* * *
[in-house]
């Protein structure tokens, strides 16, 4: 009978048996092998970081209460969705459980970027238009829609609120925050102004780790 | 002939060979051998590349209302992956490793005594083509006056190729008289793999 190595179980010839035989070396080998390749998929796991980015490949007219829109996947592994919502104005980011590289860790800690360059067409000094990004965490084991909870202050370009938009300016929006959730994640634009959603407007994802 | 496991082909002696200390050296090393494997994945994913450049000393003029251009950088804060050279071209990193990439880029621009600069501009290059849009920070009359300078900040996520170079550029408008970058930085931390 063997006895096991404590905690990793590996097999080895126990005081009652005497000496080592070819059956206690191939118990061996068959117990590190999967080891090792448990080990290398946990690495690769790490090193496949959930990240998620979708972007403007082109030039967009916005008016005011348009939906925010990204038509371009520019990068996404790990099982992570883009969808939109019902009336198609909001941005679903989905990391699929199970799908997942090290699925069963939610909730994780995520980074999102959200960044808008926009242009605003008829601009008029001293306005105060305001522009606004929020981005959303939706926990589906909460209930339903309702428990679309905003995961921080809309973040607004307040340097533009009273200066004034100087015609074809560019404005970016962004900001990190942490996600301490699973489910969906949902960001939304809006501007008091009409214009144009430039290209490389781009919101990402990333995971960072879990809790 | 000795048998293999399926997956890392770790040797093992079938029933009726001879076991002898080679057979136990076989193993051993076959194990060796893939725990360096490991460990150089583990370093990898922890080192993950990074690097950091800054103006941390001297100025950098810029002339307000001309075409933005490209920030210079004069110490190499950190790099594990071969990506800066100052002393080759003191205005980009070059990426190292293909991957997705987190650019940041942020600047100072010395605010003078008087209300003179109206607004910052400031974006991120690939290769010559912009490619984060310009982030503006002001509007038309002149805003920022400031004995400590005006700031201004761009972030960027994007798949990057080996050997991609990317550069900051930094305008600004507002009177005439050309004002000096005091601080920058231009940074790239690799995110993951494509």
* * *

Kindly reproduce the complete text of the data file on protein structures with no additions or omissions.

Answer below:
[in-house]
């Protein structure tokens, strides 16, 4: 009978048996092998970081209460969705459980970027238009829609609120925050102004780790 | 002939060979051998590349209302992956490793005594083509006056190729008289793999 190595179980010839035989070396080998390749998929796991980015490949007219829109996947592994919502104005980011590289860790800690360059067409000094990004965490084991909870202050370009938009300016929006959730994640634009959603407007994802 | 496991082909002696200390050296090393494997994945994913450049000393003029251009950088804060050279071209990193990439880029621009600069501009290059849009920070009359300078900040996520170079550029408008970058930085931390 063997006895096991404590905690990793590996097999080895126990005081009652005497000496080592070819059956206690191939118990061996068959117990590190999967080891090792448990080990290398946990690495690769790490090193496949959930990240998620979708972007403007082109030039967009916005008016005011348009939906925010990204038509371009520019990068996404790990099982992570883009969808939109019902009336198609909001941005679903989905990391699929199970799908997942090290699925069963939610909730994780995520980074999102959200960044808008926009242009605003008829601009008029001293306005105060305001522009606004929020981005959303939706926990589906909460209930339903309702428990679309905003995961921080809309973040607004307040340097533009009273200066004034100087015609074809560019404005970016962004900001990190942490996600301490699973489910969906949902960001939304809006501007008091009409214009144009430039290209490389781009919101990402990333995971960072879990809790 | 000795048998293999399926997956890392770790040797093992079938029933009726001879076991002898080679057979136990076989193993051993076959194990060796893939725990360096490991460990150089583990370093990898922890080192993950990074690097950091800054103006941390001297100025950098810029002339307000001309075409933005490209920030210079004069110490190499950190790099594990071969990506800066100052002393080759003191205005980009070059990426190292293909991957997705987190650019940041942020600047100072010395605010003078008087209300003179109206607004910052400031974006991120690939290769010559912009490619984060310009982030503006002001509007038309002149805003920022400031004995400590005006700031201004761009972030960027994007798949990057080996050997991609990317550069900051930094305008600004507002009177005439050309004002000096005091601080920058231009940074790239690799995110993951494509």